Open ID, Data Collection, and the Cost of Convenience

Good title. Better keep this in mind as a possible paper topic. 🙂

I’m talking about Yahoo! joining OpenID, a blurb on today’s tech news. The idea behind OpenID is an online ID service which establishes a single identity that subscribing websites use instead of forcing you to log in all the time. The fact that Yahoo! has joined up with this service is what brings the subject to national attention. According to the Brandweek article, several sites and online services, such as AOL.com, already participate in OpenID, typically without their users really being aware of it.

It’s the unforeseen consequences that get ya

I don’t know of anyone who would be opposed to having to log in only once instead of over and over again, if only from the convenience angle of things. I know that I’m a bit wary of any sort of ID service from two perspectives, the immense security risk to individuals, and the immense loss of privacy potential in the system. I don’t think that OpenID.org is up to nefarious purposes, but whenever data is collected it becomes very important to ask some followup questions. Who is going to use this information? What are they going to use it for? How will we know?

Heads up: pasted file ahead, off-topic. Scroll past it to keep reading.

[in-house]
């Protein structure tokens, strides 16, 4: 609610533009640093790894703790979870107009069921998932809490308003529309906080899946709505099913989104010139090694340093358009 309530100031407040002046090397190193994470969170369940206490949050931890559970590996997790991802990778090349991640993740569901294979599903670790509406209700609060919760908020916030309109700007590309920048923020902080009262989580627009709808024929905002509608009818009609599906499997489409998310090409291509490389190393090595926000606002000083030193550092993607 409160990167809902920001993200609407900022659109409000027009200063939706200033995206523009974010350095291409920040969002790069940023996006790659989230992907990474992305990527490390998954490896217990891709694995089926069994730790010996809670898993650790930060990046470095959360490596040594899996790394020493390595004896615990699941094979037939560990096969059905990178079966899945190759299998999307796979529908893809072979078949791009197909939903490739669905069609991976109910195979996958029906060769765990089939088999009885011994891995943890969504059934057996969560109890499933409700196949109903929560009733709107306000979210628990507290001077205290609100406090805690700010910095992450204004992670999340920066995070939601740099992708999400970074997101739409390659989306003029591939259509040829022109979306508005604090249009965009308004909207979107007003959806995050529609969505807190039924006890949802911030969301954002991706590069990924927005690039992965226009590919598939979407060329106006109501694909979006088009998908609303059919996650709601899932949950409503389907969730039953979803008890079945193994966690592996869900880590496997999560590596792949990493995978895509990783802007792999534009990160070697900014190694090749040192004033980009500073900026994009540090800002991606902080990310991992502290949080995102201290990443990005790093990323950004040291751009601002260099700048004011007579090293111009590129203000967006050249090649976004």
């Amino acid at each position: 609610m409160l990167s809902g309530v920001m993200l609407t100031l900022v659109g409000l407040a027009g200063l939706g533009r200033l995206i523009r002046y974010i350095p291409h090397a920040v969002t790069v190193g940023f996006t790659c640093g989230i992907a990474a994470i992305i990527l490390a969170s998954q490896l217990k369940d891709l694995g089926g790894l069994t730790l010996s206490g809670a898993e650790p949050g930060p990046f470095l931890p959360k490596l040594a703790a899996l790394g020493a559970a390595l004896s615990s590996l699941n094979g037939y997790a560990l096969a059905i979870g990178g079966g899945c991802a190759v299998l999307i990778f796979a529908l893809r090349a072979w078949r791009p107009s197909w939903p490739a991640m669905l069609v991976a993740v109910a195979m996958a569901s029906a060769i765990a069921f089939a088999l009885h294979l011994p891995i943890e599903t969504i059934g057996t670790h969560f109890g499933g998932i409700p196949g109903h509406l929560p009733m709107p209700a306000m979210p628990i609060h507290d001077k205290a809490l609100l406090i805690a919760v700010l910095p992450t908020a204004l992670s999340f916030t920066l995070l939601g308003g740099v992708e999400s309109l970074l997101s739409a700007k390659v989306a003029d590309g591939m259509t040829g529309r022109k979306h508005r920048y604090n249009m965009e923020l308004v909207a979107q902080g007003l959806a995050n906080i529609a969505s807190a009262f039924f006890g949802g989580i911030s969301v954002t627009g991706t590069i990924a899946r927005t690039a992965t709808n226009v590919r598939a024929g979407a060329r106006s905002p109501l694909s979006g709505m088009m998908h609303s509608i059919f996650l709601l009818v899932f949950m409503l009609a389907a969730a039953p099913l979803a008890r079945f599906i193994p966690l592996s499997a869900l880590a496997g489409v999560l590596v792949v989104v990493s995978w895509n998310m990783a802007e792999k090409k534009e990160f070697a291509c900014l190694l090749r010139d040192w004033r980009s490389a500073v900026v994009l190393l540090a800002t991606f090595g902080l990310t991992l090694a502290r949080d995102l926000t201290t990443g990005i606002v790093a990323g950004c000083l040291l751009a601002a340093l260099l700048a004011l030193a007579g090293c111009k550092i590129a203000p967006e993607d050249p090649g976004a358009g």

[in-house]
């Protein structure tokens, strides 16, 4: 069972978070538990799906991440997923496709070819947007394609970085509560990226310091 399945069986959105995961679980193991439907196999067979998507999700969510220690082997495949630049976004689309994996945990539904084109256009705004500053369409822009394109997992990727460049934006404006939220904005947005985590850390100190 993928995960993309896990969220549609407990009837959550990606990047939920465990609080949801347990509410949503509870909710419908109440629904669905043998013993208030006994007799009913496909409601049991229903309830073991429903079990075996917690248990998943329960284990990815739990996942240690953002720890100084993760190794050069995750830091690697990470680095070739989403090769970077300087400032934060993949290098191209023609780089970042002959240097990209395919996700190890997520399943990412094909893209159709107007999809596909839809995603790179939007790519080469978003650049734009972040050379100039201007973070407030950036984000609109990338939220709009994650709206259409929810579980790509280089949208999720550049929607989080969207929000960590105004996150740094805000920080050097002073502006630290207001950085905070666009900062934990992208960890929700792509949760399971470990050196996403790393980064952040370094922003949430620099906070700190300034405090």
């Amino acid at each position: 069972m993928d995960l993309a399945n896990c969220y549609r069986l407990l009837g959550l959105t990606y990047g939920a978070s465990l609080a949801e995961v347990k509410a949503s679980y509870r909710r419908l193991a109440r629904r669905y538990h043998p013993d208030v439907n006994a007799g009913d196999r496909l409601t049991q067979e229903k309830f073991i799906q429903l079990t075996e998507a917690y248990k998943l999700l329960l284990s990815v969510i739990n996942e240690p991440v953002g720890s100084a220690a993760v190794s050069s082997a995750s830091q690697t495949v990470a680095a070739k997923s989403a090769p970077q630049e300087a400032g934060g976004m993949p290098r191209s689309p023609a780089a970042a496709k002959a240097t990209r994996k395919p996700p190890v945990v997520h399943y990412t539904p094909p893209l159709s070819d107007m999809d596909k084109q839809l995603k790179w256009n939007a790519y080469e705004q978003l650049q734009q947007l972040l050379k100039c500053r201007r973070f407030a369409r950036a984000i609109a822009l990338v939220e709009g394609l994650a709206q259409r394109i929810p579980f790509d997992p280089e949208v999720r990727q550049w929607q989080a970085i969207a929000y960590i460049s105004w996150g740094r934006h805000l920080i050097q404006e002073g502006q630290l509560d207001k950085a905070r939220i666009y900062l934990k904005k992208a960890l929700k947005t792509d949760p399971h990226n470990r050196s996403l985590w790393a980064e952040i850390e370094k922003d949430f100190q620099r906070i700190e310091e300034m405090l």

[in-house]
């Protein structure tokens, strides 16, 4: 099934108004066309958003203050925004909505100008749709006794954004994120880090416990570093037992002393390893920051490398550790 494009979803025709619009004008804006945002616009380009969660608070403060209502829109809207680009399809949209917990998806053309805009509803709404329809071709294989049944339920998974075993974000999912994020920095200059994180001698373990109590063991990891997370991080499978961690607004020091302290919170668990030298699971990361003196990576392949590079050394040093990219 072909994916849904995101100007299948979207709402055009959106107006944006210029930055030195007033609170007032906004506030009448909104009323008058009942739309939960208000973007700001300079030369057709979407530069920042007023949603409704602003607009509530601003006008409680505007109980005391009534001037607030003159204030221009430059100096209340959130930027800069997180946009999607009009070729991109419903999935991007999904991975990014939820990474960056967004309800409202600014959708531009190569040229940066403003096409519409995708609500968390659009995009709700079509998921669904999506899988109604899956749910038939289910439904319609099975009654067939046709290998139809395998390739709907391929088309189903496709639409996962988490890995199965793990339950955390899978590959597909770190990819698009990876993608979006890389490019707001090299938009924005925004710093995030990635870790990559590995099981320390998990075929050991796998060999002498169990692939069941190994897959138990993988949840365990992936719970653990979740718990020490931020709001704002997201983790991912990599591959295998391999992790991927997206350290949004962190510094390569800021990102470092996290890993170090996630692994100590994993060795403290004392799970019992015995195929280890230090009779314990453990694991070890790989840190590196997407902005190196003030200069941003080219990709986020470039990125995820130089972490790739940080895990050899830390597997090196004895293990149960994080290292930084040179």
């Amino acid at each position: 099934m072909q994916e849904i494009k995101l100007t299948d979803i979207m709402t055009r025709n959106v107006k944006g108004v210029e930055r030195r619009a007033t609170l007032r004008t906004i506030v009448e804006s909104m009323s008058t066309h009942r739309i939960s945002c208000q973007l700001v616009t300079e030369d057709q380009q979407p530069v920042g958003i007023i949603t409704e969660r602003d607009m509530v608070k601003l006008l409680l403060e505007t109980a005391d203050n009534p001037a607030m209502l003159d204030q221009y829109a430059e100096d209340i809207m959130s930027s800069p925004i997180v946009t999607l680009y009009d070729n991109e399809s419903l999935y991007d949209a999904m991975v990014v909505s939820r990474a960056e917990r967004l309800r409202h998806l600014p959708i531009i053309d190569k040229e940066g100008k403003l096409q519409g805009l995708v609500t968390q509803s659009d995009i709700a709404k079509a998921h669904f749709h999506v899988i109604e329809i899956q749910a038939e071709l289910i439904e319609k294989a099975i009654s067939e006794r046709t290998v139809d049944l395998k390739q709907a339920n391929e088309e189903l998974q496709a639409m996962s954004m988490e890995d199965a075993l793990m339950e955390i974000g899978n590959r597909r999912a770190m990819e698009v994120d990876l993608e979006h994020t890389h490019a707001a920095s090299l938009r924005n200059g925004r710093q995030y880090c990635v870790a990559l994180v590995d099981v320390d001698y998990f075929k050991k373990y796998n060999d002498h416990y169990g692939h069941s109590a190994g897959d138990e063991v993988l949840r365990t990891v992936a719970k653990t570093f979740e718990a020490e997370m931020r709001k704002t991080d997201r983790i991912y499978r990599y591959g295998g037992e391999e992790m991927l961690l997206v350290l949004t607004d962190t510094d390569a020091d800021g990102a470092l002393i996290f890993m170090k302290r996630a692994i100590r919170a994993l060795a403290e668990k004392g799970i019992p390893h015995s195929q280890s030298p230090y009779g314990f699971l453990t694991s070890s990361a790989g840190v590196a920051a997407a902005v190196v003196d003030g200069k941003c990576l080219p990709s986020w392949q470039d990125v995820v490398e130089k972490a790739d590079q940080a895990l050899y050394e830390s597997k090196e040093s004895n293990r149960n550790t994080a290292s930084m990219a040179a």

The internet has been hailed as a democratizing, liberalizing force on society, but in reality the opposite is just as true. When every move and action that we take is recorded, stored, and available for review without our knowledge or consent, the internet can be a tool which removes personal liberty and curtails individual freedoms quite effectively as well. In fact, I remarked in one class last semester that by inventing the internet, we had actually created the until-then parental bogeyman of “the permanent record” which would follow us all of our lives.

The going rate on personal information?

I’m reading Yochoi Benkler‘s Wealth of Networks right now, and in it he discusses the networked information age, and the economic principles behind collaborative “non-market” efforts. It’s an interesting read, and I’m still working through it, so I’ll leave off the commentary for later. However, he does bring up some very important questions regarding the economy of information, which leads to the question of how much our individual personal information (Name, Address, Phone, email address, website, etc.) is worth. It would be nice if the companies which collected our data were legally responsible for reimbursing us for a percentage of any profits which were generated from studies that used that data, but I live in the real world where such things never happen.

At the very least, the Brandweek article is worth the short read. We may not be able to put an actual going market value on what our personal information is worth per person based on the money made off of it directly by marketing and research firms. We certainly can put a value on our own information to ourselves, though.

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